WASHINGTON — Sexual assault survivors and activists from Alaska, Nebraska, West Virginia, Colorado, and Maine will descend on Capitol Hill today to share their stories directly with senators and join the call for their senators to vote “no” on the nomination of Brett Kavanaugh to the Supreme Court.
Advocates will meet with the offices of Sens. Deb Fischer (R-Neb.), Cory Gardner (R-Colo.), Joe Manchin (D-W.V.), Shelley Moore Capito (R-W.V.), and Ben Sasse (R-Neb.). More than 100 Alaskans have flown in to meet with the offices of Sens. Lisa Murkowski (R-Alaska) and Dan Sullivan (R-Alaska).
As part of their participation in the day of action organized by the American Civil Liberties Union and partner organizations, the activists will also participate in a rally at 12:30 pm today where recording artist Milck is expected to perform. Activists will march to the Supreme Court from Brett Kavanaugh’s current courthouse, the D.C Circuit Court of Appeals.
“Dr. Christine Blasey Ford, in a courageous act of civic duty, came forward and told her members of Congress about her sexual assault at the hands of Brett Kavanaugh,” said Jodie Morgenson, a resident of Lincoln, Nebraska. “Now it’s my turn to fulfill my civic duty and urge Senators Fischer and Sasse to not let Dr. Ford’s voice, and the voices of many more women like her, go silenced.”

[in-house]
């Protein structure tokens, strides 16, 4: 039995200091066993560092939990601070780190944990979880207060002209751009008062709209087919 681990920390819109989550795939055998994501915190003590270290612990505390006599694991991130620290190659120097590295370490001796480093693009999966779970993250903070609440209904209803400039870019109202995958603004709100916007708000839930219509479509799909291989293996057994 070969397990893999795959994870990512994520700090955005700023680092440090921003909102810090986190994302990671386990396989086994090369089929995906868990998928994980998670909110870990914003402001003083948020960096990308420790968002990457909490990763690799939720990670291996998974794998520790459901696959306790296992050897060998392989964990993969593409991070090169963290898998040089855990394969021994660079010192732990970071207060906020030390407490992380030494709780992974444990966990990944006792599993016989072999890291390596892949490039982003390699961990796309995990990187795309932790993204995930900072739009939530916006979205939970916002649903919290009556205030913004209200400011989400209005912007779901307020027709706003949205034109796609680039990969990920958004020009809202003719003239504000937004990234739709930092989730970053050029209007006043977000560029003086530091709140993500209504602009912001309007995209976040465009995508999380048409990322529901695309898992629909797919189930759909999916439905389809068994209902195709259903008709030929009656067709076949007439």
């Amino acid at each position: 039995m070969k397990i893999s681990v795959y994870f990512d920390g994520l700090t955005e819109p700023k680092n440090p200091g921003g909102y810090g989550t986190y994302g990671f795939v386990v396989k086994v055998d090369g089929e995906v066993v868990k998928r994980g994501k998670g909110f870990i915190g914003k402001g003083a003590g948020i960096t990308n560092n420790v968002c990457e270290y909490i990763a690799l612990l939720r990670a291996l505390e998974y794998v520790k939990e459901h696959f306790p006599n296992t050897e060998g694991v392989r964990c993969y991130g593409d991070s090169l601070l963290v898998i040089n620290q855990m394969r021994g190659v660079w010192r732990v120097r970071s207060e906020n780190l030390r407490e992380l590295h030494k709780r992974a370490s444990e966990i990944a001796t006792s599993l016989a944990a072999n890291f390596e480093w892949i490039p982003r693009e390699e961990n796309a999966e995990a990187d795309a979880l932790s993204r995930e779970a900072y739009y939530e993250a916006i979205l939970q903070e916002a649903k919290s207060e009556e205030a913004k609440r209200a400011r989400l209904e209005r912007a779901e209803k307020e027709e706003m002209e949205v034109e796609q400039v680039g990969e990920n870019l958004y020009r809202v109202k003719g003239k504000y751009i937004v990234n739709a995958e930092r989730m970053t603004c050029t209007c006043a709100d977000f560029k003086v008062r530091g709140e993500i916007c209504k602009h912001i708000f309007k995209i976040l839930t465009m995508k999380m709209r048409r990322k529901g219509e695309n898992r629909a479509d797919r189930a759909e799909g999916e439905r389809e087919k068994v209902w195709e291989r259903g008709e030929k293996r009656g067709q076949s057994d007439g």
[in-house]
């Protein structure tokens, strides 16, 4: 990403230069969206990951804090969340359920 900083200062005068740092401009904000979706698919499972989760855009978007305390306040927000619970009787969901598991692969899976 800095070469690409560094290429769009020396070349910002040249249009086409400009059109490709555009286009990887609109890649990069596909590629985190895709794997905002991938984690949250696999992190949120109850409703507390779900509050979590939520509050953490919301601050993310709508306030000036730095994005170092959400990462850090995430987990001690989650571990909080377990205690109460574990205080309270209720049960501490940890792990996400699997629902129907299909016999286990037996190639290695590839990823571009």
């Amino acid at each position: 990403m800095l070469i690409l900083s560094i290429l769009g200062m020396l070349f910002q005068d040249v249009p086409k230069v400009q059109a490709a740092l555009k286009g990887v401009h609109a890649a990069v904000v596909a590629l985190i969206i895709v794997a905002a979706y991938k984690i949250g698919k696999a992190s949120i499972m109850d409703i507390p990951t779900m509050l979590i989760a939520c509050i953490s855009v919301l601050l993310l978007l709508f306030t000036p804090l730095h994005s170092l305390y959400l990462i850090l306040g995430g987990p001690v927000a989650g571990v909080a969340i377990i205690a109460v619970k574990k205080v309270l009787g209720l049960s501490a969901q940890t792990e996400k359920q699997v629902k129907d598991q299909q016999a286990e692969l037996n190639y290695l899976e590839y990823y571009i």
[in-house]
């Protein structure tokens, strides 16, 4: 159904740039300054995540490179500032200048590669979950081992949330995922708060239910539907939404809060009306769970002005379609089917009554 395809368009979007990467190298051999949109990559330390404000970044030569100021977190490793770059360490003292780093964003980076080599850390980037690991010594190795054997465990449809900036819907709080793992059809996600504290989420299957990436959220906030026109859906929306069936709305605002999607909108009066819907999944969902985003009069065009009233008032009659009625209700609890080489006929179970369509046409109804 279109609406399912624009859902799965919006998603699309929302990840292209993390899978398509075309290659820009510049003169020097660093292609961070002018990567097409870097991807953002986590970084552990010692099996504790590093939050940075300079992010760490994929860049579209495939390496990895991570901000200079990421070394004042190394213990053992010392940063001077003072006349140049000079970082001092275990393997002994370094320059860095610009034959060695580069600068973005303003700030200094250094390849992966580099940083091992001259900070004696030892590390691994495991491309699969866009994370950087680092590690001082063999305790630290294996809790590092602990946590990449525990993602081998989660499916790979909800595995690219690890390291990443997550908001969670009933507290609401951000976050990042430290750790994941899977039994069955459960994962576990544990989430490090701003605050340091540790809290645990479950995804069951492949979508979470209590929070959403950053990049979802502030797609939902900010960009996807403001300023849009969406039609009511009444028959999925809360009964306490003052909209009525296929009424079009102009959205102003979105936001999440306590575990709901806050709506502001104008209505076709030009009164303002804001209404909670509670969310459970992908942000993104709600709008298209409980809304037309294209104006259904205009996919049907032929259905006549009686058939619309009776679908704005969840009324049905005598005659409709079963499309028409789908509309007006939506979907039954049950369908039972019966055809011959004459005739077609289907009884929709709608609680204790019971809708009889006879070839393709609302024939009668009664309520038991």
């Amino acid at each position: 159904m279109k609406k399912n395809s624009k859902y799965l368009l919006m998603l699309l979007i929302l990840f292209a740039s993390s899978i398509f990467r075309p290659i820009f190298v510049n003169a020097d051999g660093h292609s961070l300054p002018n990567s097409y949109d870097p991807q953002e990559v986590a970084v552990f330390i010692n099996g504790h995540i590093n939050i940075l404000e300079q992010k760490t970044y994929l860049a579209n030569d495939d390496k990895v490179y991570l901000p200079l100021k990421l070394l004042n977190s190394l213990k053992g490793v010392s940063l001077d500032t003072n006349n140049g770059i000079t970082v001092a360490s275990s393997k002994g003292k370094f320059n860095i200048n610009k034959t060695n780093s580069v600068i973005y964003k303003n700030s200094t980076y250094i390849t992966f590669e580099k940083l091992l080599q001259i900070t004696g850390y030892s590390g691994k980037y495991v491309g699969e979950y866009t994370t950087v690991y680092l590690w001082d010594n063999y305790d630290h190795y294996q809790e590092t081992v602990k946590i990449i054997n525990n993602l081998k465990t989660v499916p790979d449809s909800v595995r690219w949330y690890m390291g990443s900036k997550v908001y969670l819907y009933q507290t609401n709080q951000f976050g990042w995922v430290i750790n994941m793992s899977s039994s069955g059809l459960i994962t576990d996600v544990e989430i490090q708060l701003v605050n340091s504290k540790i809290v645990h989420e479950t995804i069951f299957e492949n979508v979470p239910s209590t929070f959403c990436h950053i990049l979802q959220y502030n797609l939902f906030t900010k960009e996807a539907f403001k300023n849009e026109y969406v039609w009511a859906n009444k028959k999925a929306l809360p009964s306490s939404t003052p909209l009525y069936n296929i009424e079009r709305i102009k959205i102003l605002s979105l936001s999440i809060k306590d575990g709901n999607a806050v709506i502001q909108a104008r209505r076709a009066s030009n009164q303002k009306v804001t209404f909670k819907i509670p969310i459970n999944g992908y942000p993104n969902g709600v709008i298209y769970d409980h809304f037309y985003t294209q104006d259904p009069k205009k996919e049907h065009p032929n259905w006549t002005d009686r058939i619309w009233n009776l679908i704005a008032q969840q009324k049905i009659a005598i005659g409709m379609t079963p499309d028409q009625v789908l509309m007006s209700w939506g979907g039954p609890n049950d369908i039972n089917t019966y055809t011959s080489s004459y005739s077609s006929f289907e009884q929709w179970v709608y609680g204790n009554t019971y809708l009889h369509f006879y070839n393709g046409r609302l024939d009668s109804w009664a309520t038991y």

Thursday’s activities are part of an ongoing advocacy campaign that includes nearly 30,000 constituent calls to senators urging opposition to Kavanaugh’s nomination; a rally in Boston that drew thousands of activists for Sen. Jeff Flake’s (R-Ariz.) visit to the city; and grassroots organizing from ACLU affiliates nationwide. The campaign also includes a seven-figure TV ad buy in Nebraska, Colorado, West Virginia, and Alaska with spots running through the end of the week.
“Together, the power of the people saved health care protections for women, won the net neutrality vote in the Senate, initiated the Mueller probe, and held Trump accountable for his family separation crisis,” said ACLU National Political Director Faiz Shakir. “These same people are now joining forces to demand their senators stop the nomination of Brett Kavanaugh. If senators fail them here, America will remember in November.”
The national campaign comes after the ACLU’s national board took the extraordinary step of suspending its organizational policy of not supporting or opposing candidates for political or judicial office, choosing to oppose Kavanaugh’s nomination. The board’s decision marks the fourth time in the organization’s 98-year history that it has chosen to oppose a nominee to the Supreme Court. Most recently, the organization did not endorse or oppose the nomination of Justice Neil Gorsuch.
“Standing against sexual assault isn’t partisan,” said Shakir. “We, like the vast majority of Americans, worry about what this nomination will do to the administration of justice in this country. Senators should be concerned as well.”